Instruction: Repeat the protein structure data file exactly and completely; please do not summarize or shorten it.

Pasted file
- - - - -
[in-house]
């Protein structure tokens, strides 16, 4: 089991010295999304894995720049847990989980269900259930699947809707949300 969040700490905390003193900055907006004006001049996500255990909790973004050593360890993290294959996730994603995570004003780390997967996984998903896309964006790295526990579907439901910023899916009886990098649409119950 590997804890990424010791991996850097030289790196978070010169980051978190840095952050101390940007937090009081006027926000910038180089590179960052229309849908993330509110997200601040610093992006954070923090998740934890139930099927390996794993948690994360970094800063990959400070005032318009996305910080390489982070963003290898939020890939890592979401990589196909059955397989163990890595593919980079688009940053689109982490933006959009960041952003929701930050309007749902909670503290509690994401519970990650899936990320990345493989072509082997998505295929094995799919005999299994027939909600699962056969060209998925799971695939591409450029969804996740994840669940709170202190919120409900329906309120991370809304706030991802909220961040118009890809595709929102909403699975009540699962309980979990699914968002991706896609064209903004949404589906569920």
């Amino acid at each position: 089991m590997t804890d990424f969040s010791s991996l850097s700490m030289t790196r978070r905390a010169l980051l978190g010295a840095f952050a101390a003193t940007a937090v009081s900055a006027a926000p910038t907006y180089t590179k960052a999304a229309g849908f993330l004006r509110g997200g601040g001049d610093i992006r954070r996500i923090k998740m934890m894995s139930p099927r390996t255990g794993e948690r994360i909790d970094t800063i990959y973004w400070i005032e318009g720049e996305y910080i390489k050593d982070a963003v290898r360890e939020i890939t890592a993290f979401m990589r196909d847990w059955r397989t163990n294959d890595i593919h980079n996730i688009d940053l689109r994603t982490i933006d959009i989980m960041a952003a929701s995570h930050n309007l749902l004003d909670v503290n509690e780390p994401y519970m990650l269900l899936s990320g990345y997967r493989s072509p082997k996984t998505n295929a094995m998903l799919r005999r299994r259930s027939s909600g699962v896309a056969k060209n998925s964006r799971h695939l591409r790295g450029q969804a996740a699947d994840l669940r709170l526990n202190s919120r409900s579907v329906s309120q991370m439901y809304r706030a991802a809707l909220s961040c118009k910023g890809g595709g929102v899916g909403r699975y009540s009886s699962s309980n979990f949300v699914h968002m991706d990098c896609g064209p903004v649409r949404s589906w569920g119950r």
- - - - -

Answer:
[in-house]
């Protein structure tokens, strides 16, 4: 089991010295999304894995720049847990989980269900259930699947809707949300 969040700490905390003193900055907006004006001049996500255990909790973004050593360890993290294959996730994603995570004003780390997967996984998903896309964006790295526990579907439901910023899916009886990098649409119950 590997804890990424010791991996850097030289790196978070010169980051978190840095952050101390940007937090009081006027926000910038180089590179960052229309849908993330509110997200601040610093992006954070923090998740934890139930099927390996794993948690994360970094800063990959400070005032318009996305910080390489982070963003290898939020890939890592979401990589196909059955397989163990890595593919980079688009940053689109982490933006959009960041952003929701930050309007749902909670503290509690994401519970990650899936990320990345493989072509082997998505295929094995799919005999299994027939909600699962056969060209998925799971695939591409450029969804996740994840669940709170202190919120409900329906309120991370809304706030991802909220961040118009890809595709929102909403699975009540699962309980979990699914968002991706896609064209903004949404589906569920």
């Amino acid at each position: 089991m590997t804890d990424f969040s010791s991996l850097s700490m030289t790196r978070r905390a010169l980051l978190g010295a840095f952050a101390a003193t940007a937090v009081s900055a006027a926000p910038t907006y180089t590179k960052a999304a229309g849908f993330l004006r509110g997200g601040g001049d610093i992006r954070r996500i923090k998740m934890m894995s139930p099927r390996t255990g794993e948690r994360i909790d970094t800063i990959y973004w400070i005032e318009g720049e996305y910080i390489k050593d982070a963003v290898r360890e939020i890939t890592a993290f979401m990589r196909d847990w059955r397989t163990n294959d890595i593919h980079n996730i688009d940053l689109r994603t982490i933006d959009i989980m960041a952003a929701s995570h930050n309007l749902l004003d909670v503290n509690e780390p994401y519970m990650l269900l899936s990320g990345y997967r493989s072509p082997k996984t998505n295929a094995m998903l799919r005999r299994r259930s027939s909600g699962v896309a056969k060209n998925s964006r799971h695939l591409r790295g450029q969804a996740a699947d994840l669940r709170l526990n202190s919120r409900s579907v329906s309120q991370m439901y809304r706030a991802a809707l909220s961040c118009k910023g890809g595709g929102v899916g909403r699975y009540s009886s699962s309980n979990f949300v699914h968002m991706d990098c896609g064209p903004v649409r949404s589906w569920g119950r």